What would it be like to be a goat?
Thwaites (The Toaster Project, 2011) explains that his goal was to achieve a “profound shift in perspective” so that he might “look at a chair and [not] automatically associate it with sitting…[and ultimately be able to] look at a(nother) goat and think of it as another person like me.” A 30-something freelance designer still living with his father, the author was at loose ends, still basking in the success of his earlier project building a toaster from scratch. Rather than worrying about his future, he tells us, he decided to explore taking “a holiday from being human” by seeing if he could be accepted by a herd of goats. To achieve this, he designed a goatlike exoskeleton that included prosthetic limbs that prevented him from using his hands. The necessity of checking out his environment without using his hands was one of the more interesting aspects of his major change of perspective. He also committed himself to eating grass, albeit cooked in a pressure cooker over a campfire. Thwaites visited a goat sanctuary in the U.K., where he was able to closely observe their behavior. After practicing on his prosthetic limbs, he felt ready for the last leg of his journey. Walking with his prosthetic limbs was, of course, difficult, but the author notes that adopting a four-legged gait was not an insurmountable challenge. At last, he took the final step; hosted by a Swiss farmer, he joined his herd of goats. They seemed to accept his presence as they grazed on a steep alpine trail, although at one point, they became agitated when he inadvertently challenged their hierarchy. Dozens of photos document his journey from man to goat.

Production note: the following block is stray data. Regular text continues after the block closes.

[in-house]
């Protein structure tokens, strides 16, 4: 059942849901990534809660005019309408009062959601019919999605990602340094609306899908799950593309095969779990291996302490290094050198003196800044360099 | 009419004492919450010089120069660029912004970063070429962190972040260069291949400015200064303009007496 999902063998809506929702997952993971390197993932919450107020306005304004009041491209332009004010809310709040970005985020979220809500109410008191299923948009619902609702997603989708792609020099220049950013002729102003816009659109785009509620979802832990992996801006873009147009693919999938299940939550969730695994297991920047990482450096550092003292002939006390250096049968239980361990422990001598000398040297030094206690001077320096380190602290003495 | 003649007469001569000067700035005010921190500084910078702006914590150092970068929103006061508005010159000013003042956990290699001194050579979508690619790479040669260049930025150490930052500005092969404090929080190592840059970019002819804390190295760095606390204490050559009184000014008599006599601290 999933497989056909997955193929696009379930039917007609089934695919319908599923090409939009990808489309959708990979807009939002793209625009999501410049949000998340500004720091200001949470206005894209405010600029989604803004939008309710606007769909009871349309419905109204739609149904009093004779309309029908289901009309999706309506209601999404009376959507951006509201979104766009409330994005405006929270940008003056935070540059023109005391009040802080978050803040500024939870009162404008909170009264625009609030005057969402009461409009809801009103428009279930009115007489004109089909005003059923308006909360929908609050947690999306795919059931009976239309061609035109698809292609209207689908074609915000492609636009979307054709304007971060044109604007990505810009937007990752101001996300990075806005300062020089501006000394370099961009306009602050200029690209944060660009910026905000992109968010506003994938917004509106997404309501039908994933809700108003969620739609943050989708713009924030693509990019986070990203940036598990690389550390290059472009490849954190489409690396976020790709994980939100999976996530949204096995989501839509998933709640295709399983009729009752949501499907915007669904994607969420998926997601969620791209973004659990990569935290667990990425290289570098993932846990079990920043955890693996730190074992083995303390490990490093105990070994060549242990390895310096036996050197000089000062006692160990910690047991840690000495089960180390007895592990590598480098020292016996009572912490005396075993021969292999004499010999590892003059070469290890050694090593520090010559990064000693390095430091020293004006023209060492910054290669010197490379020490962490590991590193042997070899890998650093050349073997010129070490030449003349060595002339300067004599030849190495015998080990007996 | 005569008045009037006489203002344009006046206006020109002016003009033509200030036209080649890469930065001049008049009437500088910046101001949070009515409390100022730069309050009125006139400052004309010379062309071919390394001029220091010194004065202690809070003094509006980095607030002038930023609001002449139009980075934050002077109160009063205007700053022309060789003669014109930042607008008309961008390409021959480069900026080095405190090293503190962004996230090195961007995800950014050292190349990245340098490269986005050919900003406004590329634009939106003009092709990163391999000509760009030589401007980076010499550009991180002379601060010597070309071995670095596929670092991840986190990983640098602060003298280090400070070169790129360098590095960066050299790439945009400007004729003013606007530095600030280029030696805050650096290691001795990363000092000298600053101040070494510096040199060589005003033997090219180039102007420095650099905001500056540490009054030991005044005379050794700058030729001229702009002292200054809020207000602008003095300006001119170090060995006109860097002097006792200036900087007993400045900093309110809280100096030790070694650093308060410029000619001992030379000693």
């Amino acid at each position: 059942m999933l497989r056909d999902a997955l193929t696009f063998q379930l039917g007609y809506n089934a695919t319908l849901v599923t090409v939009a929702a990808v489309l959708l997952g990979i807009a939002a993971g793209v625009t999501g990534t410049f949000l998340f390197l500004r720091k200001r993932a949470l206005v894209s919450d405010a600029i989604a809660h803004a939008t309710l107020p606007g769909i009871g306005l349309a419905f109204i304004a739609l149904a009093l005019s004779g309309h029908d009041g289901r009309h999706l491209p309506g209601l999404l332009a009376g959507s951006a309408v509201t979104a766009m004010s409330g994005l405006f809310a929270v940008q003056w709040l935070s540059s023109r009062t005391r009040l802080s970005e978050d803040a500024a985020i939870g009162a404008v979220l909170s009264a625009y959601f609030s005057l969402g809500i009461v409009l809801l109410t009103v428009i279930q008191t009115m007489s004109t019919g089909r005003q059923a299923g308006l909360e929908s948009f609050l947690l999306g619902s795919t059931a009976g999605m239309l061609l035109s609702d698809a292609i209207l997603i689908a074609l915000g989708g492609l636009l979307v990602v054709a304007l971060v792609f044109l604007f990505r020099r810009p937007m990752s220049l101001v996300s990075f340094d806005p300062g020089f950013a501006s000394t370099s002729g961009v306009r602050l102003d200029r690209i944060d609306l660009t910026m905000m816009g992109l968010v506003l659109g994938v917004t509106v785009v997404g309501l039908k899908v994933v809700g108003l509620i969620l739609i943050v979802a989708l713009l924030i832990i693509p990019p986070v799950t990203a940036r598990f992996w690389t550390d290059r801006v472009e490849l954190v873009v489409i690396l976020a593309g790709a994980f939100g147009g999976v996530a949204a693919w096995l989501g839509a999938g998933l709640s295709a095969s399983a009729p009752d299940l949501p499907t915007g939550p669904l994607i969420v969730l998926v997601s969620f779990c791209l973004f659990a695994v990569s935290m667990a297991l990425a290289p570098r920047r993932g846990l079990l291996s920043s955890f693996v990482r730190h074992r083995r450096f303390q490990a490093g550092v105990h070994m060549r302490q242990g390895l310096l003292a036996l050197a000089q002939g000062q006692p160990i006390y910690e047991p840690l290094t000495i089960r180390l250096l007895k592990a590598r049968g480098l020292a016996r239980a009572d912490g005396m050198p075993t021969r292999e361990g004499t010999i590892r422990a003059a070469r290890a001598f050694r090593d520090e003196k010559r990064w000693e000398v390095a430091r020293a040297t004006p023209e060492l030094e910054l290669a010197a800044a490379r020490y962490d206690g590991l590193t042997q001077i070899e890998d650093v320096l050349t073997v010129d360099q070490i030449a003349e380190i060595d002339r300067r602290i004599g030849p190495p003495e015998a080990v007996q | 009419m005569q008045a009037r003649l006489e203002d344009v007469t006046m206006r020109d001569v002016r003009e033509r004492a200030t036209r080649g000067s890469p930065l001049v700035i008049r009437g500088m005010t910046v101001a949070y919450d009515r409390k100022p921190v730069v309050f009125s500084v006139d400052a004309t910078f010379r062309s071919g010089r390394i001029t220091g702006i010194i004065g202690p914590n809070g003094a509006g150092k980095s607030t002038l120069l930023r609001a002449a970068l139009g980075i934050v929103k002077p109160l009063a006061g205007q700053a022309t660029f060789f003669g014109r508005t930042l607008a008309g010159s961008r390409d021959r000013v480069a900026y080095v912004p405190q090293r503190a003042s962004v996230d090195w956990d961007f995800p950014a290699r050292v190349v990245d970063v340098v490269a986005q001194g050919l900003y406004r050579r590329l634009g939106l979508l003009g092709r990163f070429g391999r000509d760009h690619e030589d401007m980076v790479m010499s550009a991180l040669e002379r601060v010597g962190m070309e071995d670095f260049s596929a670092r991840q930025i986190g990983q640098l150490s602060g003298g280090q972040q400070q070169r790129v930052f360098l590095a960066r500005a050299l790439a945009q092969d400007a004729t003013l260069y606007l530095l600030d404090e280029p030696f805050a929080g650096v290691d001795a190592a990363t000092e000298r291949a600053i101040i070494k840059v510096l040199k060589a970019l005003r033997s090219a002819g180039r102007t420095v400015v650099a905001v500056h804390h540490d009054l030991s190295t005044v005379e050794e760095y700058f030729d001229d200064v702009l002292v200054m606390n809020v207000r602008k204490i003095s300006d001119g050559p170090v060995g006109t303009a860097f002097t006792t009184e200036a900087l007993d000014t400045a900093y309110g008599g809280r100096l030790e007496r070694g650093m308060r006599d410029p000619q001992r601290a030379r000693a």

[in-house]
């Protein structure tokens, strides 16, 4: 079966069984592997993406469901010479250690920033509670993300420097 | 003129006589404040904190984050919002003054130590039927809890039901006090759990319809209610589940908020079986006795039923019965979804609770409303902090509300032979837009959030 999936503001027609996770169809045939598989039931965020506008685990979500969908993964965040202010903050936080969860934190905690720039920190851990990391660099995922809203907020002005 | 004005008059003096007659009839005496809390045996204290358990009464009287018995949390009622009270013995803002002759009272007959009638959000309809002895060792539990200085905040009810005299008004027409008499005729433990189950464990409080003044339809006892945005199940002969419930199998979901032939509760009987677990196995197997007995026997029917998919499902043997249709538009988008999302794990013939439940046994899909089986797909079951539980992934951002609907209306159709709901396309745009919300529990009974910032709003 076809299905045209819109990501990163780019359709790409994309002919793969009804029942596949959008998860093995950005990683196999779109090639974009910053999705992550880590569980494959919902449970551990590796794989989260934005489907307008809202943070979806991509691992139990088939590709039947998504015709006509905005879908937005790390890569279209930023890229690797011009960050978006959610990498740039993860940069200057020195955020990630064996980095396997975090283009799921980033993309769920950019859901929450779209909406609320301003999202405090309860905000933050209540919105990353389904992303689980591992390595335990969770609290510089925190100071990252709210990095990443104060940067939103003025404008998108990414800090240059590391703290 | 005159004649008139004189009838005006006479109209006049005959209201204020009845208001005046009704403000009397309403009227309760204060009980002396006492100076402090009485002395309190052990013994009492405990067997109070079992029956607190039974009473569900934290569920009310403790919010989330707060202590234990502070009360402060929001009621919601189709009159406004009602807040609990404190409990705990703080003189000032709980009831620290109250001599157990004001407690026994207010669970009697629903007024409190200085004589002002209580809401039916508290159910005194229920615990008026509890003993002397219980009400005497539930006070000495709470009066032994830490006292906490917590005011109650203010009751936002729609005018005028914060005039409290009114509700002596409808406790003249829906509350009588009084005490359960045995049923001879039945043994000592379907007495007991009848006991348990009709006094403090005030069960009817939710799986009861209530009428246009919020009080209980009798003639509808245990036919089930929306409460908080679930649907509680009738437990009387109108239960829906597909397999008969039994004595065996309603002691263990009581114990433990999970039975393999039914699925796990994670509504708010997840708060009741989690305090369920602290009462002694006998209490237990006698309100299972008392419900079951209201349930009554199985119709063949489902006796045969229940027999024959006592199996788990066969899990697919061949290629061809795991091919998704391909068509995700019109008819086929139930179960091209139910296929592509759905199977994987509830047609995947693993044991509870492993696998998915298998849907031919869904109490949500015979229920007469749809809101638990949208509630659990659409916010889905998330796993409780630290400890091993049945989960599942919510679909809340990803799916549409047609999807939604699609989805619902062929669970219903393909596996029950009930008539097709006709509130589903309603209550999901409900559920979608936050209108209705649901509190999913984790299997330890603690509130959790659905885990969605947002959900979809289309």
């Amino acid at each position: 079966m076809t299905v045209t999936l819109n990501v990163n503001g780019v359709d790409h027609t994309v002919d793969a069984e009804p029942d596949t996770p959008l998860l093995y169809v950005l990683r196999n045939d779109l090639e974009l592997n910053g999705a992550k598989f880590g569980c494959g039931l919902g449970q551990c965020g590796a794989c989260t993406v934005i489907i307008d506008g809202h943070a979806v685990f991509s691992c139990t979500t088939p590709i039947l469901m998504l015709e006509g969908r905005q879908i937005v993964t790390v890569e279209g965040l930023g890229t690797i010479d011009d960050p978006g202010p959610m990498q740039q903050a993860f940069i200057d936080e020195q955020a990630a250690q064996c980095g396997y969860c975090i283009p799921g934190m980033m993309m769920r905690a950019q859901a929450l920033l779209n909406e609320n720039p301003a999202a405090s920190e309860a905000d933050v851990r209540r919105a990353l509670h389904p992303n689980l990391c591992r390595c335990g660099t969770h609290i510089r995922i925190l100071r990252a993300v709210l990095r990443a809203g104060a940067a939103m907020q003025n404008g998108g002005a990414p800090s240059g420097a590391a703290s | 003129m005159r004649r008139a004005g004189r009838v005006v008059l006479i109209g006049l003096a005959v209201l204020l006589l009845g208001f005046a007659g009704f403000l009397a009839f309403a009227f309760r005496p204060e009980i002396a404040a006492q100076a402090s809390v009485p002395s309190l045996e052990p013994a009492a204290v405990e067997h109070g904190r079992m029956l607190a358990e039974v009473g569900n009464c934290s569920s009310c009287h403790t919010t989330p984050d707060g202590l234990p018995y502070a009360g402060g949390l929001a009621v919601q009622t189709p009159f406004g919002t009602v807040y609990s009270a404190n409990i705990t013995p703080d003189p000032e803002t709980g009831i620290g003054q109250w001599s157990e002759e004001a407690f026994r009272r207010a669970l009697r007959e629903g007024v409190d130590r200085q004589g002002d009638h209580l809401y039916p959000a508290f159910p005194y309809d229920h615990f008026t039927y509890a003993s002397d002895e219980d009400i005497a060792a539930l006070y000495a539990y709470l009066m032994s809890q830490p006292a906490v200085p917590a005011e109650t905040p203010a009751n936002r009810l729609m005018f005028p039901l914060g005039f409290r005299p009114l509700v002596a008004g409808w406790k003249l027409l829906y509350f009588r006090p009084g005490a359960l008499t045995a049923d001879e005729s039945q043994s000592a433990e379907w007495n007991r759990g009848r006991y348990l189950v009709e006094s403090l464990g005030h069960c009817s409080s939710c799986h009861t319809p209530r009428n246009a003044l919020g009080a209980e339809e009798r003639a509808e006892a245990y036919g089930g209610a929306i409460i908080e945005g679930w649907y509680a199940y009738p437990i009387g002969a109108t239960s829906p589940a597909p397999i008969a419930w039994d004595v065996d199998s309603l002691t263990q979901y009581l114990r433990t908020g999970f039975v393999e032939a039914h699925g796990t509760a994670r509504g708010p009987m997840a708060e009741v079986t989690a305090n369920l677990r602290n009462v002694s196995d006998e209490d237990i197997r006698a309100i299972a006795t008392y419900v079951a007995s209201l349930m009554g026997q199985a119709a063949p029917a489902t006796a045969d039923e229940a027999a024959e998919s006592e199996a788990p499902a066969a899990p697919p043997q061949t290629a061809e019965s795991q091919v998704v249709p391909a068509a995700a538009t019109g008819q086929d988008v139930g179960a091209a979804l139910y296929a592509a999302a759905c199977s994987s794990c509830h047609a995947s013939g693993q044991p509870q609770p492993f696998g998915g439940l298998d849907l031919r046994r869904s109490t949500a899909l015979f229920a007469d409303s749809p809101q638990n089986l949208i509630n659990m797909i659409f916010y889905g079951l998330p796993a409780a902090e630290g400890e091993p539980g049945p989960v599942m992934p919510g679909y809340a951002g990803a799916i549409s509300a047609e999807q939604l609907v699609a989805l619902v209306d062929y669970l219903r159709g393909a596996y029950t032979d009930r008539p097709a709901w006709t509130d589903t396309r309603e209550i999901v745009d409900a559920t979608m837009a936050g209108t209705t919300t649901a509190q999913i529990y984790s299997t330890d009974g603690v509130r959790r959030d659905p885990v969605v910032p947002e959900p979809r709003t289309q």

A quirkily entertaining exploration of what it means to be human and what it might be like to be a goat.